You are not allowed to use mobile phones, pagers, radio receivers, transmitters, or MP3's aboard the aircraft. These devices might interfere with your hearing pleasure, and the aircraft navigation instruments. However we will pump out of the speakers some amazing music such as "Early Morning Call". You will note how the instrumental is very optimistic sounding; a happy melody seguing nicely from the previous Morning call. The lead guitar tones are wonderful. The keyboard pads have that Genesis feel; bright and upbeat throughout. There are some beautiful synth sounds and piano tinkling by Koivu.

We have reached cruising altitude at this point in the flight. There are earphones for hire to hear this awesome music and more importantly we have "Boots For Hire" with lashings of lead guitar finesse, a slow tempo reminiscent of Pink Floyd or Nektar perhaps. The dreamy melody is perfect to lull you into a dream state. Then vocals enter by guest passenger Stef Flaming, a hypnotic tune with spacey lyrics "Songbird hanging in his cage, Upside down and locked in space, freeze this moment hold my breath, inside out and oh so wet." I would have preferred he sung "lost in space" but that's my fandom coming through. Suddenly the tempo quickens like a heartbeat racing, crashing drums, relentless organ and an ever present lead guitar melting the fretboards ruthlessly. The feel is broken by Egyptian sounding melodies, back to the main tune, with soaring guitars over weird estranged synths, tripping out of the atmosphere. It ends with a heart monitor beeping then it flatlines, announcing clinically dead. That's what can happen when you fly with us. In any case, this is my most beloved song on the album; an absolute masterpiece of Space Rock Bliss!

You may need to use our facilities mid flight, the bathrooms are to the rear but that does not mean you are permitted a "Sneaky Entrance In To Lisa". In this case the music actually diverts into a Flamenco guitar solo, just to remind us we are flying over Spain.

Your carry-on baggage must be stowed underneath the seat in front of you, or in the overhead bins, especially if you have on board a "Purple Stone". As we hear a V8 roar its engines and screech skidmarks up the road, a heavy rhythm crashes through. The vocals of guests Blake Carpenter and Andres Guazzelli are well executed. It features some homages to Deep Purple, you might recognise certain Purpleish moments, notably Highway Star and Burn. The organ has a familiar Jon Lord sound, so no complaints from me. It is a healthy dose of Classic Rock with some odd moments, and lyrics "everythings going wrong, looks like I don't have long, right there in front of me, running my own grand prix, my future is getting short, maybe I should abort." The lyrics are a rev head's delight, harking back to the good old classic metal Speed King or Wheels of Steel themes.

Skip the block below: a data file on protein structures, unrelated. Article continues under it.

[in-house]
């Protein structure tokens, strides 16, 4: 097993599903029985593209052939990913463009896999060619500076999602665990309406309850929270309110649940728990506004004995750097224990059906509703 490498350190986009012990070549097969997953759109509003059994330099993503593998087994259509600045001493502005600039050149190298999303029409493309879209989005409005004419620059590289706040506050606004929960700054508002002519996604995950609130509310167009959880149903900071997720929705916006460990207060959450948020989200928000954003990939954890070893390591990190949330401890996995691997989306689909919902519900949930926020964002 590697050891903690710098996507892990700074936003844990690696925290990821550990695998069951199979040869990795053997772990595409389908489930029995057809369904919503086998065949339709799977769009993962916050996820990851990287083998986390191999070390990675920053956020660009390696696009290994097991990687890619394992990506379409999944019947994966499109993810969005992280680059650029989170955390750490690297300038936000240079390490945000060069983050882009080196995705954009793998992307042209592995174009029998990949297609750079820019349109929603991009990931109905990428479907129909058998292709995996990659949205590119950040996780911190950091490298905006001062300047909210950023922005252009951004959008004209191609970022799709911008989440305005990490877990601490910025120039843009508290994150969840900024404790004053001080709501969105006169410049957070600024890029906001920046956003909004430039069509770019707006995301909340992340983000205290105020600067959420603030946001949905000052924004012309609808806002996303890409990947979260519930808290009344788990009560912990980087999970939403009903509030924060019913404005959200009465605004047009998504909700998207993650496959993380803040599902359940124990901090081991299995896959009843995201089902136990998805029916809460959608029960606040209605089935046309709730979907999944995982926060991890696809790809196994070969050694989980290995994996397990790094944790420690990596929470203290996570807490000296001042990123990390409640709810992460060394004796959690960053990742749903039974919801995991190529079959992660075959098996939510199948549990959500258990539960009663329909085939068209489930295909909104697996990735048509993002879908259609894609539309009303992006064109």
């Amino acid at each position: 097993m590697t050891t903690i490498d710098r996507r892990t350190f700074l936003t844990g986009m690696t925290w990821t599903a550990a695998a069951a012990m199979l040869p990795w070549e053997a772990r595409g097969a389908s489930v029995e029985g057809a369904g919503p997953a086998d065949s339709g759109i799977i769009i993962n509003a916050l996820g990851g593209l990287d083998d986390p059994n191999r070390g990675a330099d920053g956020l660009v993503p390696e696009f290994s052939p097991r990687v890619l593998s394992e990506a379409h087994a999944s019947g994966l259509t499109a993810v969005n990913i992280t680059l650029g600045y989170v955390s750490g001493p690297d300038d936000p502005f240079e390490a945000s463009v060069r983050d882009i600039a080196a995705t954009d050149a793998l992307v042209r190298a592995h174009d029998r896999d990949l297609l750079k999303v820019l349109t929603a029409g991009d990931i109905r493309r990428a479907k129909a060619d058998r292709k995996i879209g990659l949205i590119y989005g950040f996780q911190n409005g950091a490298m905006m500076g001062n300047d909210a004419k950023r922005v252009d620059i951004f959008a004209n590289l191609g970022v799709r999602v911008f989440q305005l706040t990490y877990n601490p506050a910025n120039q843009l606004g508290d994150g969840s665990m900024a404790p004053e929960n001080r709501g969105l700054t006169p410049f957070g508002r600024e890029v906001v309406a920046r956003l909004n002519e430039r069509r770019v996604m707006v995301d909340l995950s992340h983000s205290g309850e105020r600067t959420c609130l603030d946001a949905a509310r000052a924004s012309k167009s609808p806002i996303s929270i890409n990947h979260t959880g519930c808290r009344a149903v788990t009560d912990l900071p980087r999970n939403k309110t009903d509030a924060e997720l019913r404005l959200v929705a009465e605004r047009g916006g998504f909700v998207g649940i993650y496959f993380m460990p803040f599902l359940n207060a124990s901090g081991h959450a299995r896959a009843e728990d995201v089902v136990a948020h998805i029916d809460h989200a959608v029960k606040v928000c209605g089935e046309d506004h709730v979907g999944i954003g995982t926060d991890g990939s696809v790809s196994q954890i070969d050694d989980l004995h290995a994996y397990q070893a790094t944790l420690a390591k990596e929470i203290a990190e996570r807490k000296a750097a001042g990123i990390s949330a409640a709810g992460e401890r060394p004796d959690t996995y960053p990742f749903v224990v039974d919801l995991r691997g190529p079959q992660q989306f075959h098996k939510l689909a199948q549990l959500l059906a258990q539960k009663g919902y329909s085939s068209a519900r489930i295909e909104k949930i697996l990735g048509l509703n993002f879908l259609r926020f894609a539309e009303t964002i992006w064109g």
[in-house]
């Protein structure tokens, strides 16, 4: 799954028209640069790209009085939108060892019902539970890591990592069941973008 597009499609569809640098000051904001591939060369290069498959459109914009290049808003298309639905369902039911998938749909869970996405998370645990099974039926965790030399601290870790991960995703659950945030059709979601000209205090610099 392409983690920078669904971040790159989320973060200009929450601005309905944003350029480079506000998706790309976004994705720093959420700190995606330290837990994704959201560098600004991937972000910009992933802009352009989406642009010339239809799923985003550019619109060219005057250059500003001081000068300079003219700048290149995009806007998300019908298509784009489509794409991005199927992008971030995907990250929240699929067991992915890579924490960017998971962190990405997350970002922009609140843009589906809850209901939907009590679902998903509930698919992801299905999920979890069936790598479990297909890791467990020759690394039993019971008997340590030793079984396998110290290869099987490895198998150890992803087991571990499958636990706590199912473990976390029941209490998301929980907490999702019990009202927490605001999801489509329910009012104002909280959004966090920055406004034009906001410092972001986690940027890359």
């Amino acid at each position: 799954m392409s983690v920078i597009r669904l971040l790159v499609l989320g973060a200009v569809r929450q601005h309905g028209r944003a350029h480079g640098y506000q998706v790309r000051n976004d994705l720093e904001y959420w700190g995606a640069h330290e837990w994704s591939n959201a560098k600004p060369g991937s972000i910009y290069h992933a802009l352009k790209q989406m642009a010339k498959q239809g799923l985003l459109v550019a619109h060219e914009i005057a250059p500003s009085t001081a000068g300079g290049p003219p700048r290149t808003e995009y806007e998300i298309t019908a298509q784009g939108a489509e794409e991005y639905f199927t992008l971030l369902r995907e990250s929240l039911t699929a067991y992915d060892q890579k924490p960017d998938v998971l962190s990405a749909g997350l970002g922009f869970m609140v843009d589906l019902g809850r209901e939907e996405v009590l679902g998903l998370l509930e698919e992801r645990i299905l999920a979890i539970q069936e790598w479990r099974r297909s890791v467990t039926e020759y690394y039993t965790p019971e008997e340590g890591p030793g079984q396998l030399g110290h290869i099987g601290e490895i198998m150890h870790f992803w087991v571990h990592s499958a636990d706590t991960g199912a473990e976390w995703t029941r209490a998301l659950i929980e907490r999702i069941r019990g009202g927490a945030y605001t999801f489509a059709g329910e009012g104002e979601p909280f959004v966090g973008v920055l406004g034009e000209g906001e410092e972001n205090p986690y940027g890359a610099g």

If the cabin pressure in this aircraft fails, oxygen masks in the cabin and toilets will drop automatically from the ceiling. Please remain in your seat, and listen to this insane music, "A Stoned crow Meets the Rusty Wolff Rat". How did they get on board? This may disturb some with its shimmering Hammond sound, choppy guitar riffs and soulful lead guitar playing, but its all in the name of Prog. The percussion keeps perfect meter along with the bass. The music drifts along an organ motif, returning to it and then is allowed to break free into fast paced jamming. The shades of tension and release are augmented by a unified approach to the music, where the instruments are given a chance to shine. The ending is divine with the synth foundation and spacey lead guitar embellishments.